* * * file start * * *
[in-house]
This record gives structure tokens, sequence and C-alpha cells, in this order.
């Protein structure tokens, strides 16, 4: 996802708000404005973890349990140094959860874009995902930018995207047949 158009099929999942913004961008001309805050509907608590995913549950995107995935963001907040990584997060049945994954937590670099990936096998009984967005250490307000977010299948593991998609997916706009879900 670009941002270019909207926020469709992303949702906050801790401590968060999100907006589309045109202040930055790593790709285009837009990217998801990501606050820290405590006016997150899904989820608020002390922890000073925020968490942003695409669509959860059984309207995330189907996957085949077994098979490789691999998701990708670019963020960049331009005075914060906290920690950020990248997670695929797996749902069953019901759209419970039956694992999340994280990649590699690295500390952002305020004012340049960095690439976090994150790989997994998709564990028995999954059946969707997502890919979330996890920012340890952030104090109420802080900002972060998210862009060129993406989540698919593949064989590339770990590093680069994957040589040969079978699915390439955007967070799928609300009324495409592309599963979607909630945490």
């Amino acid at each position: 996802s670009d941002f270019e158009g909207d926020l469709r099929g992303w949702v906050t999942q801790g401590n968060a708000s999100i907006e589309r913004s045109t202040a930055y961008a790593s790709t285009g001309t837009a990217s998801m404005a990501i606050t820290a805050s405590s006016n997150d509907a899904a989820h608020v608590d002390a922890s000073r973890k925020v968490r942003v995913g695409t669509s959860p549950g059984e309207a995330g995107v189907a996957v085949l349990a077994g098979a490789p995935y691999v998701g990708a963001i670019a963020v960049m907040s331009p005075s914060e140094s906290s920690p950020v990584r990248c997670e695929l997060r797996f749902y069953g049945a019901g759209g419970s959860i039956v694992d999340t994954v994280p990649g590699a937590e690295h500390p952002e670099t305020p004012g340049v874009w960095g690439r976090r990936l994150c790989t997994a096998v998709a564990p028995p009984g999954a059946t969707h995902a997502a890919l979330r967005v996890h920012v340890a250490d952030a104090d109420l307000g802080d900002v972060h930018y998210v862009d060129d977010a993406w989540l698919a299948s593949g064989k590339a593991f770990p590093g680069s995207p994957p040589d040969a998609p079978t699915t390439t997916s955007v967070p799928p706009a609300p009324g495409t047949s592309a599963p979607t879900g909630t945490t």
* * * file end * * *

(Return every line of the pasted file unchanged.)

[in-house]
This record gives structure tokens, sequence and C-alpha cells, in this order.
């Protein structure tokens, strides 16, 4: 996802708000404005973890349990140094959860874009995902930018995207047949 158009099929999942913004961008001309805050509907608590995913549950995107995935963001907040990584997060049945994954937590670099990936096998009984967005250490307000977010299948593991998609997916706009879900 670009941002270019909207926020469709992303949702906050801790401590968060999100907006589309045109202040930055790593790709285009837009990217998801990501606050820290405590006016997150899904989820608020002390922890000073925020968490942003695409669509959860059984309207995330189907996957085949077994098979490789691999998701990708670019963020960049331009005075914060906290920690950020990248997670695929797996749902069953019901759209419970039956694992999340994280990649590699690295500390952002305020004012340049960095690439976090994150790989997994998709564990028995999954059946969707997502890919979330996890920012340890952030104090109420802080900002972060998210862009060129993406989540698919593949064989590339770990590093680069994957040589040969079978699915390439955007967070799928609300009324495409592309599963979607909630945490």
């Amino acid at each position: 996802s670009d941002f270019e158009g909207d926020l469709r099929g992303w949702v906050t999942q801790g401590n968060a708000s999100i907006e589309r913004s045109t202040a930055y961008a790593s790709t285009g001309t837009a990217s998801m404005a990501i606050t820290a805050s405590s006016n997150d509907a899904a989820h608020v608590d002390a922890s000073r973890k925020v968490r942003v995913g695409t669509s959860p549950g059984e309207a995330g995107v189907a996957v085949l349990a077994g098979a490789p995935y691999v998701g990708a963001i670019a963020v960049m907040s331009p005075s914060e140094s906290s920690p950020v990584r990248c997670e695929l997060r797996f749902y069953g049945a019901g759209g419970s959860i039956v694992d999340t994954v994280p990649g590699a937590e690295h500390p952002e670099t305020p004012g340049v874009w960095g690439r976090r990936l994150c790989t997994a096998v998709a564990p028995p009984g999954a059946t969707h995902a997502a890919l979330r967005v996890h920012v340890a250490d952030a104090d109420l307000g802080d900002v972060h930018y998210v862009d060129d977010a993406w989540l698919a299948s593949g064989k590339a593991f770990p590093g680069s995207p994957p040589d040969a998609p079978t699915t390439t997916s955007v967070p799928p706009a609300p009324g495409t047949s592309a599963p979607t879900g909630t945490t």